Saturday, May 4, 2013

education: gaining approval

Wisdom of Hands just wrote the post below. I can't really sum up what he wrote so I've quoted a large portion of his text below. I was just talking to one of the younger faculty here at UWM about this very thing. Over the years of  attending school, I have experienced many different teaching methods; some great and many not so great (to the point of the not so great methods being "damaging").  I have had a few colleagues over the years that felt that it is was necessary to intimidate, scare, or get students to "compete" with each other. I wish those individuals would take a note of two from the Wisdom of Hands reading below. I think the desire to please is the strongest teaching tool there is. Of course this also requires that the teacher be a true and honest advocate of what the student is doing/creating/learning. This takes genuine investment in what each students is working towards in their work, education, and life. It also requires that the teacher be invested in creating a positive community among all students in the classroom. I'm not sure when exactly I discovered this fact; I think I just stumbled upon on it when I was teaching in graduate school and I became so involved in what my students were creating. Teaching to achieve test results, grades, or build the legacy of a school, program, or teacher can create the ultimate damage. If the teacher is invested in the students learning by creating a community in the classroom, and by setting up learning experiences that build the students skills and gives them a sense of accomplishment, then "the rest" of the things will fall into place. Wisdom of Hands gets this and sites the readings to back it up. Good stuff...

"I have written before in the blog about maximizing the use of our best resources in the education of our children and one of the things inherent in the nature of the child is that of wanting to gain the approval of his or her family, and community. When my mother was a kindergarten teacher, one of the things she knew and used to be more effective as a teacher was that the children really wanted her approval and recognition. Children want to please. It is not because they are innately wired to be competitive, but because they are wired by genetics to be cooperative. Can you see that that is different from the assumption that too many make concerning the education of our children?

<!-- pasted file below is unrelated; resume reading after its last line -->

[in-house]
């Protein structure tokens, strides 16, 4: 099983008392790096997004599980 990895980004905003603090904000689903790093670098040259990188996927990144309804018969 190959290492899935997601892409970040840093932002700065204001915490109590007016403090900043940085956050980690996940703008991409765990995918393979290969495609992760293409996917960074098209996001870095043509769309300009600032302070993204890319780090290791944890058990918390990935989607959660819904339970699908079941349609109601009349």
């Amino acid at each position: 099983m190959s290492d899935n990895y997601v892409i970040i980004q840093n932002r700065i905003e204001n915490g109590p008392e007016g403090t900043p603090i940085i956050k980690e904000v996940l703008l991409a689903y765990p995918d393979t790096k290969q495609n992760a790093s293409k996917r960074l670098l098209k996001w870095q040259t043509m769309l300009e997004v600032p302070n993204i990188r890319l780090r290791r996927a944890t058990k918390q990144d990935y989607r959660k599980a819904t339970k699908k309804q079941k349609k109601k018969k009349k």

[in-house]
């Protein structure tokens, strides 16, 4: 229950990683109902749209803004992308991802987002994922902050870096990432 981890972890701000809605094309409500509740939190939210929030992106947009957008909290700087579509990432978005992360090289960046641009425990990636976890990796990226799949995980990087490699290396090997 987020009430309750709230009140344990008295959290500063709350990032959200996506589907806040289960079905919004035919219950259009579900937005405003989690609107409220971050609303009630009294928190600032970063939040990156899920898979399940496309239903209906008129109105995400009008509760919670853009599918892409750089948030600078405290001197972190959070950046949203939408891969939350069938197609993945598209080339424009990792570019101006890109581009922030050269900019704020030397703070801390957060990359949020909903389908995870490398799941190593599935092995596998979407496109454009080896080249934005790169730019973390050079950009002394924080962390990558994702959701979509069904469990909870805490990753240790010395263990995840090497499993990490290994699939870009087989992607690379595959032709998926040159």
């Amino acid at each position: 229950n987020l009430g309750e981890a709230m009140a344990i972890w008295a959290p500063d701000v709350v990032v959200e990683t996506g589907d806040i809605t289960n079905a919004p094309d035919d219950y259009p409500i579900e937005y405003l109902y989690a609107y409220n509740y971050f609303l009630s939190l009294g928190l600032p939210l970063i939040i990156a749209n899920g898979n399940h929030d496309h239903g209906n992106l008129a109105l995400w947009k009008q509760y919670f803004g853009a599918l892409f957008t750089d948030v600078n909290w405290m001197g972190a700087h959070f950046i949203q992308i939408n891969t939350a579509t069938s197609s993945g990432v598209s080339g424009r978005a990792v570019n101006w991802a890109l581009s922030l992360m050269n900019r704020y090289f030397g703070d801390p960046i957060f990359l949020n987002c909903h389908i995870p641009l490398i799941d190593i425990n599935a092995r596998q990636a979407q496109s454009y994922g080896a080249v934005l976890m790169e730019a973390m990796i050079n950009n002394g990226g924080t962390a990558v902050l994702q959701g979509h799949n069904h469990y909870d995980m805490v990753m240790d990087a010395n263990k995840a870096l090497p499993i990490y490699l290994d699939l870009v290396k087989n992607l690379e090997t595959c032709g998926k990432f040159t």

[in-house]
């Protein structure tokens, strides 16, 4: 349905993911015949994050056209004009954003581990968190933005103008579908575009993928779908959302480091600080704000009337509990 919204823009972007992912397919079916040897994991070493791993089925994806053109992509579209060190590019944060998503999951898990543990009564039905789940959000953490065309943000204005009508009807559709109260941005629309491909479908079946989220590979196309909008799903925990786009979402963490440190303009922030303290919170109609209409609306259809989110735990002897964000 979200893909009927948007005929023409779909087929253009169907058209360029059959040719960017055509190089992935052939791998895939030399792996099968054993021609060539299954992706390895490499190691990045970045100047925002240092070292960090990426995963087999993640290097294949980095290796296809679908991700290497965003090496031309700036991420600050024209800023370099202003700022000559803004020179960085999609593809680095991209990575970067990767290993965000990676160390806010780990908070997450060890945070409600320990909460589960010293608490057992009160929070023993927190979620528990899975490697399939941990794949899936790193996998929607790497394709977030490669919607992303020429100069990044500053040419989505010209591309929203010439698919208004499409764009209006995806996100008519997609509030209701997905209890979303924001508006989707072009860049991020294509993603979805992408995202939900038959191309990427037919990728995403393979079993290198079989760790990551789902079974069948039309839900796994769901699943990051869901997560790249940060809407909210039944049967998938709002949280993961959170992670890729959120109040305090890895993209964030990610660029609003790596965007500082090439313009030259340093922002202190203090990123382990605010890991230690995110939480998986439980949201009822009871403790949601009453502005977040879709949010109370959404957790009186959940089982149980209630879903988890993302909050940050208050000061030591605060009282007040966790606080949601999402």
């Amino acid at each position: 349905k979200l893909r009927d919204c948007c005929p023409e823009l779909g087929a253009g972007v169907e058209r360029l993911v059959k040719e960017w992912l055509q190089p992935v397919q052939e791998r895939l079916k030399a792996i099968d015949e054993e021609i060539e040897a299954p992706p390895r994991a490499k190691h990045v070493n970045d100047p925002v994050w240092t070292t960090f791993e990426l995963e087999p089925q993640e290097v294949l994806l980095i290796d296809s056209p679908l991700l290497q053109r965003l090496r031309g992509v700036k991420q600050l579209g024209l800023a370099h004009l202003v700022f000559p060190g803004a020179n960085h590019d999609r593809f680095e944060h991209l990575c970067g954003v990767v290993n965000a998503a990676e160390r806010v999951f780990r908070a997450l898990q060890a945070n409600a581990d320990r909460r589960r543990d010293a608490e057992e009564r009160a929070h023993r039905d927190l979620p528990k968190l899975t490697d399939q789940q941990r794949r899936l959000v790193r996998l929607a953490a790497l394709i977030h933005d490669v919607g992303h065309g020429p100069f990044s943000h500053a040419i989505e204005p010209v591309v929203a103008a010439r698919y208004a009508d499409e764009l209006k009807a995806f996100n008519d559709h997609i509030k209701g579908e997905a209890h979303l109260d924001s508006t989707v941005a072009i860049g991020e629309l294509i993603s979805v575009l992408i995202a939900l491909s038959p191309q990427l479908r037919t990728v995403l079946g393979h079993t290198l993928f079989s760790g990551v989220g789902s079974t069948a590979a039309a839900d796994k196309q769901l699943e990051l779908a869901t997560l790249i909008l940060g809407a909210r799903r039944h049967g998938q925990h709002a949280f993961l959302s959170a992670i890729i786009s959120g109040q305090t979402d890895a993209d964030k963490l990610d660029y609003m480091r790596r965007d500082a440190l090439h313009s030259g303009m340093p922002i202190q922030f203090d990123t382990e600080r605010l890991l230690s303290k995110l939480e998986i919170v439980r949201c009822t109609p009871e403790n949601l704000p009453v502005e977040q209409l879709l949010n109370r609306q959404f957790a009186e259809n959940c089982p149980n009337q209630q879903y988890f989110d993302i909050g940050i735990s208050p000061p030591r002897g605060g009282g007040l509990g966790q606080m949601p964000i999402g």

Lothar Schäfer, in his book Infinite Potential which takes the lessons of quantum physics and applies them to material and emotional human life noted the following: 

... the discovery, in physics, of a transcendent cosmic order is of the utmost significance: It offers a way out of a "robber's life" as Plato called it. In his book For a Civil Society, Hans-Peter Dürr describes how the awareness of quantum reality can help us build a kinder world and a society whose order is based on community, not adversity; on cooperation, not competition. "We are not 'stuck' with an innate viciously competitive nature," writes Bruce Lipton in his book The Biology of Belief. Instead, "survival of the most loving is the only ethic that will ensure not only a healthy personal life but also a healthy planet."
So how do we make schools so that they foster the most loving? You can see that our schools have gotten off track. Educational Sloyd recognized the child's inclination to gain the respect of his or her family, community and peers through the making of beautiful and useful things. That is an adult craftsman's inclination to make something beautiful for his or her own home. To know that this inclination arises from our own quantum nature may help us to understand the importance of encouraging our children to understand the relationship between  craftsmanship and community."

-  Doug Stowe; Wisdom of Hands

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